WRITTEN BY SOPHIA BAKER
In this feature we will be addressing the lack of black model in high end fashion magazines and why that is so. When I first began my research into the black models in the UK and the US, I knew I would come across some unpleasant truths but I did not expect to feel totally deflated by when I concluded my research.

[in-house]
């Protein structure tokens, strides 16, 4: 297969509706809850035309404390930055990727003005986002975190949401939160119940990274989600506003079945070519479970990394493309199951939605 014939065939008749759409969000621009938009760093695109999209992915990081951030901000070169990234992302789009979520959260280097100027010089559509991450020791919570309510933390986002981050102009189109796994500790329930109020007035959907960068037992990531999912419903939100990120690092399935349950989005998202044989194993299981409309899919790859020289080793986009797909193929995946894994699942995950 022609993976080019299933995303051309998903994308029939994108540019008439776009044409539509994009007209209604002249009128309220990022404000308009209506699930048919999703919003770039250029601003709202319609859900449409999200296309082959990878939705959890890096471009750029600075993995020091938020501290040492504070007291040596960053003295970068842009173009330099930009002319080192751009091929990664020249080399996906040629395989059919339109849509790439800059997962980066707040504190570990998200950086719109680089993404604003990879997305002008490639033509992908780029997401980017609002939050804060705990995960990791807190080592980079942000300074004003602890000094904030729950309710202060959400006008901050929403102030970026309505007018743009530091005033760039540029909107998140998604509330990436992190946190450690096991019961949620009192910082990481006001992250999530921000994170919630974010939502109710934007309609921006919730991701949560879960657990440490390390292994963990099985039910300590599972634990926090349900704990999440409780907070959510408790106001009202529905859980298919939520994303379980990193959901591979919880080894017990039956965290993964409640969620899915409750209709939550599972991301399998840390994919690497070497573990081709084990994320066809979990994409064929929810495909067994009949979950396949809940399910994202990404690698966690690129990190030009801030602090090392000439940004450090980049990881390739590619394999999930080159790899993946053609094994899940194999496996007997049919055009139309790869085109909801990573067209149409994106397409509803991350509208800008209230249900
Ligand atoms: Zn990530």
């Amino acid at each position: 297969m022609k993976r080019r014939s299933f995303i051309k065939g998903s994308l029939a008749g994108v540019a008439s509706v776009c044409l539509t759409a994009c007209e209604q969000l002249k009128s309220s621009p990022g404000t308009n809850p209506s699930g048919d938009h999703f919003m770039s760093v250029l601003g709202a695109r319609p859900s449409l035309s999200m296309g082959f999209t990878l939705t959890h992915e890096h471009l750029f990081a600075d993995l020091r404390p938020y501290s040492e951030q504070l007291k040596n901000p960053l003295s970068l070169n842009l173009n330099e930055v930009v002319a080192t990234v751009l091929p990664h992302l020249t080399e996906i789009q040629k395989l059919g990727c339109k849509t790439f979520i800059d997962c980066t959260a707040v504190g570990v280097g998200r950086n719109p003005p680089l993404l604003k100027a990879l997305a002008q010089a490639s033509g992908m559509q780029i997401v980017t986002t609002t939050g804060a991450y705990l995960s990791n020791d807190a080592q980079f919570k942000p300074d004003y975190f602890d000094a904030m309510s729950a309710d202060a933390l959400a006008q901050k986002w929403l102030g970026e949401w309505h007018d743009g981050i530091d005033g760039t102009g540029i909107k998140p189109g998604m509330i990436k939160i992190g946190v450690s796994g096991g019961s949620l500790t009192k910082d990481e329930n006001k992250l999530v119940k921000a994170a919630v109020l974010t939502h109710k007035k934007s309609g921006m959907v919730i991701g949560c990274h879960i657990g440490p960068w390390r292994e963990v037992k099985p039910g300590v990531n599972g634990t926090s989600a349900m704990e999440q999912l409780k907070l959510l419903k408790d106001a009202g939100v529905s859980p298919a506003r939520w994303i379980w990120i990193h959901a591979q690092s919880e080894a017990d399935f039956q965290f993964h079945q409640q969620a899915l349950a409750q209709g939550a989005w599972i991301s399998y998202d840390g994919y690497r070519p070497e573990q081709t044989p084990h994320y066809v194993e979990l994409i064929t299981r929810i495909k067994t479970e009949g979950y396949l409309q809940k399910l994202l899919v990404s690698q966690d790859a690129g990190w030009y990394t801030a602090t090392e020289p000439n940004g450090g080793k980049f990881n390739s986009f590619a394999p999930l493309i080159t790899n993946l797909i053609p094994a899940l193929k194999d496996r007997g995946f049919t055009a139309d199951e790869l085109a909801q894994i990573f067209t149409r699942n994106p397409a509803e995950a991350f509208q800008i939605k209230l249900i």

Firstly let us look back to a time when black women were dominant in the media. In Paris 1921, Miss Josephine Baker a performer, with an audience of the rich and white set the standard for others to follow and opened the door for other black women. Of course she encountered opposition and prejudice but generally she was adored, praised, envied and lusted after by both men and women. Paris was more open to different races it would seem and there were black models gracing the runways in the 1940s and 1950s. But although all appeared well, Josephine and other young black women were still subjected to racism and seen as freaks or savages. Similar to what Sarah Baartman experienced when she was brought over from her native South Africa in 1810 and paraded as a freak in a circus because of her big bottom. You might ask well how does that relate to black women today, why is it relevant? Well it helps for us to understand what the audience viewed black women as. Why were they subjected to abuse while their white counterparts were not?